OUR ULTIMATE COVID BOOKING GUARANTEE. FIND OUT MORE
While chiles en nogada may be the dish most visually representative of Mexico, with its tricolor trifecta of ingredients, mole (pronounced mo-LAY) is the undisputed national dish of the country. However, this thick, rich sauce, often served with meats and rice, comes in far more forms and varieties than many people realise. Here’s your brief history of the dish that’s loved up and down Mexico.
The name mole comes from the Nahuatl word for sauce – mōlli – and is the generic name for several variations of rich sauces that come in colors like yellow, red, black and even green. Other moles are named for their ingredients and flavors, such as pipián, huaxmole and almendrado. However, as a rule of thumb, all moles contain some combination of nut, fruit, and chili. Over the years, mole recipes have gradually become more elaborate. As well as being served with meat, alongside rice, leftover mole is often used to make the filling for tamales or as an alternative topping for enchiladas; in fact, enchiladas topped with mole are called enmoladas. Variations on the most common moles include Taxco’s mole rosa, a mild pink colored sauce, as well as Tlaxcala’s mole prieto.
Making mole is a time-consuming labor of love, usually reserved for special occasions. To make mole from scratch, individual ingredients must be roasted and ground before being combined with stock to form the paste. This is cooked over a low heat, and stock is continuously added (alongside additional ingredients), until it reaches the desired consistency. Several different chilies can be used either alone or in partnership to form the base of the mole, including ancho, pasillo, chipotle and mulato. The preparation of mole is not easy, as many moles (particularly those originating in Oaxaca) are known to have 30+ ingredients. However, nowadays, mole can be bought in powder form or in a pre-made paste, which speeds the preparation process along somewhat.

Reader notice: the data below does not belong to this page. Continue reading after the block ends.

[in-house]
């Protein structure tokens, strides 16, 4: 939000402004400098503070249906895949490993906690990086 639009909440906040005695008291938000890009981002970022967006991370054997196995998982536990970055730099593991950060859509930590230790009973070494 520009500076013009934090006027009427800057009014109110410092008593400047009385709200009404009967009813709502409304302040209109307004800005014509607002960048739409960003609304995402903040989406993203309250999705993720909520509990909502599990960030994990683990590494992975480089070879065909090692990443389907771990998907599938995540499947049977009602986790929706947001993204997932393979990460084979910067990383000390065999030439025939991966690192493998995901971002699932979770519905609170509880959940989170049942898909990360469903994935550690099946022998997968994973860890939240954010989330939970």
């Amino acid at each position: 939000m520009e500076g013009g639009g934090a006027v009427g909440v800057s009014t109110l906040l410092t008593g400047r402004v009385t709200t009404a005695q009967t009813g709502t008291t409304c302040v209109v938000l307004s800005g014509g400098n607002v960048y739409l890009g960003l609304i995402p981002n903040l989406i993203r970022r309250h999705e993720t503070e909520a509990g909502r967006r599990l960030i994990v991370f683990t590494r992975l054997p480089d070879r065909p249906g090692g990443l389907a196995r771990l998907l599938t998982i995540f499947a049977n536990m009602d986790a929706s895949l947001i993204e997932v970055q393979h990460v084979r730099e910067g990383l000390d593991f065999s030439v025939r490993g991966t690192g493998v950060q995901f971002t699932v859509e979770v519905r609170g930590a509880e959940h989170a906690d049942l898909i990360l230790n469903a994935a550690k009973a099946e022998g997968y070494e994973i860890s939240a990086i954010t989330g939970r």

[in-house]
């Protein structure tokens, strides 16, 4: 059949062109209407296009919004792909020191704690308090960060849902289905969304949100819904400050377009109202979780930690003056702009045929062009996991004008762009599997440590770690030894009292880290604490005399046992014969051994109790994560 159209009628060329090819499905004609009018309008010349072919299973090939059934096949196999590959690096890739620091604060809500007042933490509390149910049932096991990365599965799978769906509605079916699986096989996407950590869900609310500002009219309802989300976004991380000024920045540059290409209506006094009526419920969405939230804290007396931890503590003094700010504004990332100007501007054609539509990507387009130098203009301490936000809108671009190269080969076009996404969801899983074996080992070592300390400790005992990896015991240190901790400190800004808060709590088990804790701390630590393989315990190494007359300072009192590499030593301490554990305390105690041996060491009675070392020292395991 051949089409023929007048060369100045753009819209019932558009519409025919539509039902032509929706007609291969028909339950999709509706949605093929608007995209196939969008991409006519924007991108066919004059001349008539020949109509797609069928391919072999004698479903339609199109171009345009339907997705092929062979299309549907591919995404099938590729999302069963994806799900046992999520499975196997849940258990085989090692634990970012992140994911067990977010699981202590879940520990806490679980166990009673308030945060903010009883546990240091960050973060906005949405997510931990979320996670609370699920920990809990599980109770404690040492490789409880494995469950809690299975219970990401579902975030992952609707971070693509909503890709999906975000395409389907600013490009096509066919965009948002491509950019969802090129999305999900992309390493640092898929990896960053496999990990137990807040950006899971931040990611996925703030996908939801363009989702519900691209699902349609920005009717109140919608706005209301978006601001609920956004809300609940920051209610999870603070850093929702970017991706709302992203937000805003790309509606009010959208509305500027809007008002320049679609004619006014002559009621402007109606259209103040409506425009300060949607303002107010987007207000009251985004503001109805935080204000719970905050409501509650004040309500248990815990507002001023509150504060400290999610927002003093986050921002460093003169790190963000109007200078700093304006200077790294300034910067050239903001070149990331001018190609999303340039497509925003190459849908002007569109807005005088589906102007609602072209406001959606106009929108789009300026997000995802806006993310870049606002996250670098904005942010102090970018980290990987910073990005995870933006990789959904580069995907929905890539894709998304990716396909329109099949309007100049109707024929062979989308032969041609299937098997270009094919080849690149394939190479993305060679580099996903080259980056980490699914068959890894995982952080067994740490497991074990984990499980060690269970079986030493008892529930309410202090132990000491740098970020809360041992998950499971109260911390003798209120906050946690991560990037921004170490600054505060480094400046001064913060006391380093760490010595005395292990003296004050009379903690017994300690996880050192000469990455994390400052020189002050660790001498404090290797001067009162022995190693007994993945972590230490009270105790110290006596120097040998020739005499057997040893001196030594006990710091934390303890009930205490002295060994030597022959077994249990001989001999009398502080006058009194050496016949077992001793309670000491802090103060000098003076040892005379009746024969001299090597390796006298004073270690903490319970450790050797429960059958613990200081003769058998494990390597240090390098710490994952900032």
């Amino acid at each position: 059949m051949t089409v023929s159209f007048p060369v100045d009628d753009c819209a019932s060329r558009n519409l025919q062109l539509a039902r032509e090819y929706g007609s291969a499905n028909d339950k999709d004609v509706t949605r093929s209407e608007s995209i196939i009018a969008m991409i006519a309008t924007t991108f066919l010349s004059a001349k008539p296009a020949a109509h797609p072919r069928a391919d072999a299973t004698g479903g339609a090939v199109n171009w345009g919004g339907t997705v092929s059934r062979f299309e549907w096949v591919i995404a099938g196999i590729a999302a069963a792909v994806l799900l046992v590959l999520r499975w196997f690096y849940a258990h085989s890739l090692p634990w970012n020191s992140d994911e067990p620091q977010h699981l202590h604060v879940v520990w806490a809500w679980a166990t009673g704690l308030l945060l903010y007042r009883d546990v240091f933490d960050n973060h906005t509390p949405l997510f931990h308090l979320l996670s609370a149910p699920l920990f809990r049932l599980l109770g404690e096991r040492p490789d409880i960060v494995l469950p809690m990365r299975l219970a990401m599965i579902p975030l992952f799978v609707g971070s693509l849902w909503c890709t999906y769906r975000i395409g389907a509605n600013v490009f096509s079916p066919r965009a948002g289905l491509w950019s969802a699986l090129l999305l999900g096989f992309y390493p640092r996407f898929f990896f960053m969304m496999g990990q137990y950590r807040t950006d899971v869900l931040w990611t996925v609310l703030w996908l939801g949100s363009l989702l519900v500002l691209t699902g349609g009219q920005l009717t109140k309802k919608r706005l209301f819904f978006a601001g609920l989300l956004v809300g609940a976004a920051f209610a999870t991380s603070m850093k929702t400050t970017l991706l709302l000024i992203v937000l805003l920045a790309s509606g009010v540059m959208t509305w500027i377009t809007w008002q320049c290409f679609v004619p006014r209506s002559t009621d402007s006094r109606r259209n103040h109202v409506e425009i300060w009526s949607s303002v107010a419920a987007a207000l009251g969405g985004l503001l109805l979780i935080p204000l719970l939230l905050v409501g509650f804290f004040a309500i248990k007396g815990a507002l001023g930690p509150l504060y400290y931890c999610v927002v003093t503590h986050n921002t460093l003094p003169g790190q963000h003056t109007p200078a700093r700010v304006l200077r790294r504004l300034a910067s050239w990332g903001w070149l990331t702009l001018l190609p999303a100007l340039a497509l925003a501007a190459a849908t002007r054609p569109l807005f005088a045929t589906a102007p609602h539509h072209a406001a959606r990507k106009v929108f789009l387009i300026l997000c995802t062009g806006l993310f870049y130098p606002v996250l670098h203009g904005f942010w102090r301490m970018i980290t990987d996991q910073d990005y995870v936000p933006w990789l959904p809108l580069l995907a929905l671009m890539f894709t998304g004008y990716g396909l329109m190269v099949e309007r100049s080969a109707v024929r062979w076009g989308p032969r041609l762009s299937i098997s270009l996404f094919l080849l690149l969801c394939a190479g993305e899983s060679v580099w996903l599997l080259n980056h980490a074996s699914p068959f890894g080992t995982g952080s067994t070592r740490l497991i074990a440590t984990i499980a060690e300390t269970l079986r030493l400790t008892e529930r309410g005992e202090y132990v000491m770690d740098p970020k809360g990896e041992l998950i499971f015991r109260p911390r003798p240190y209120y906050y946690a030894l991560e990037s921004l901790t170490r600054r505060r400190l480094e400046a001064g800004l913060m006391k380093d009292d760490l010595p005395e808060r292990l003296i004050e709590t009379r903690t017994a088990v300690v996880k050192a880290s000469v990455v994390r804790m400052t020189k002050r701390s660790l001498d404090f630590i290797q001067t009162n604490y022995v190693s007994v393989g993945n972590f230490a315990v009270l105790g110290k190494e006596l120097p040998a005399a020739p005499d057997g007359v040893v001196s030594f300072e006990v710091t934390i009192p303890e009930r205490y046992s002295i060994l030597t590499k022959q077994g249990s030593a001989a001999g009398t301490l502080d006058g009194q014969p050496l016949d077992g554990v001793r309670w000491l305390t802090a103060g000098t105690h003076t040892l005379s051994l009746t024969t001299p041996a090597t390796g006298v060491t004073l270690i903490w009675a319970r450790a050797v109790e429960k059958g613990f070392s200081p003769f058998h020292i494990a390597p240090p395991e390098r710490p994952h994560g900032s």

There are many legends surrounding the invention of mole. One alleges that a convent in Puebla created the dish in a panic from what few ingredients they had, due to the impending visit of an archbishop. It went down a treat served up with roasted turkey. Other tales suggest that several spices accidentally got mixed up, and thus mole was born. A further story dates back to Mesoamerica, when Moctezuma served it to Cortés when he arrived to Mexico, mistakenly thinking he was a god. Either way, the origins will likely remain a mystery, given that the first written recipes for mole only came into existence after the War of Independence in 1810.
The two regions best known for their respective moles are Oaxaca and Puebla, although Tlaxcala also claims to be its place of origin. Puebla’s most famous mole is without a doubt its namesake mole poblano, the most internationally recognized mole and the variation that if classed as the official national dish. This dark-brown colored dish uses chocolate and chilies. Oaxaca, on the other hand, is often nicknamed the land of the seven moles; colorado, mole negro, mancha manteles, verde, amarillo, chichilo and coloradito. The most famed of Oaxaca’s moles is mole negro, a mole poblano-esque dish that also uses chocolate but throws in hoja santa too. Another key mole producing region is the Mexico City town of San Pedro Atocpan, Milpa Alta. It’s said that this region produces almost 90% of the mole consumed in Mexico City and that over 90% of the population there make their living from mole production. While this town hosts one of the country’s many annual mole fairs each October, the largest pot of mole ever made was actually at Puebla’s mole festival – it served over 11,000 people.